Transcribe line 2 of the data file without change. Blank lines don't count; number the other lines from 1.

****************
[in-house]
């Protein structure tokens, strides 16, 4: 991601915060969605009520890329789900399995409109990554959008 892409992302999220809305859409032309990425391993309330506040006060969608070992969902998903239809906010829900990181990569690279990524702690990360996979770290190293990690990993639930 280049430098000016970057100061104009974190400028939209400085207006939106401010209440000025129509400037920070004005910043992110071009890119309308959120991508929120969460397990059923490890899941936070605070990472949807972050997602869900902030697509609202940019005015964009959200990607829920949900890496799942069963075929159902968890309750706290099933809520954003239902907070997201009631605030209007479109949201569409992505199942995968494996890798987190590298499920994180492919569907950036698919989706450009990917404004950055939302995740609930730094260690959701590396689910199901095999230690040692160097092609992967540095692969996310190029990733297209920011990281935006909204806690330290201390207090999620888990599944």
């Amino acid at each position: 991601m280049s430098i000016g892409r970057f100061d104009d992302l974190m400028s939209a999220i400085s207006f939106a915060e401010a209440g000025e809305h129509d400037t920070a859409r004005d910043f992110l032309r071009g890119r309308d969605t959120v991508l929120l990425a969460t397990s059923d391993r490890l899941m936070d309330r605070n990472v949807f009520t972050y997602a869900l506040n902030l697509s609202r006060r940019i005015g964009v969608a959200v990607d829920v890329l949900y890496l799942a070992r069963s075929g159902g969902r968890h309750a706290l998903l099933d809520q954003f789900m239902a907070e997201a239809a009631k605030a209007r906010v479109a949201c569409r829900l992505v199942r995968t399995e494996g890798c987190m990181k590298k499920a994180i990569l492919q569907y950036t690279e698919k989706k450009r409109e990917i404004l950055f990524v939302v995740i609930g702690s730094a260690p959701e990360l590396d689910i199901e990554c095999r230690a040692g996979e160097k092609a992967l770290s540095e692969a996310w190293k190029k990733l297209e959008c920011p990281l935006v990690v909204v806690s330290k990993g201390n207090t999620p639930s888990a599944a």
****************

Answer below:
């Protein structure tokens, strides 16, 4: 991601915060969605009520890329789900399995409109990554959008 892409992302999220809305859409032309990425391993309330506040006060969608070992969902998903239809906010829900990181990569690279990524702690990360996979770290190293990690990993639930 280049430098000016970057100061104009974190400028939209400085207006939106401010209440000025129509400037920070004005910043992110071009890119309308959120991508929120969460397990059923490890899941936070605070990472949807972050997602869900902030697509609202940019005015964009959200990607829920949900890496799942069963075929159902968890309750706290099933809520954003239902907070997201009631605030209007479109949201569409992505199942995968494996890798987190590298499920994180492919569907950036698919989706450009990917404004950055939302995740609930730094260690959701590396689910199901095999230690040692160097092609992967540095692969996310190029990733297209920011990281935006909204806690330290201390207090999620888990599944």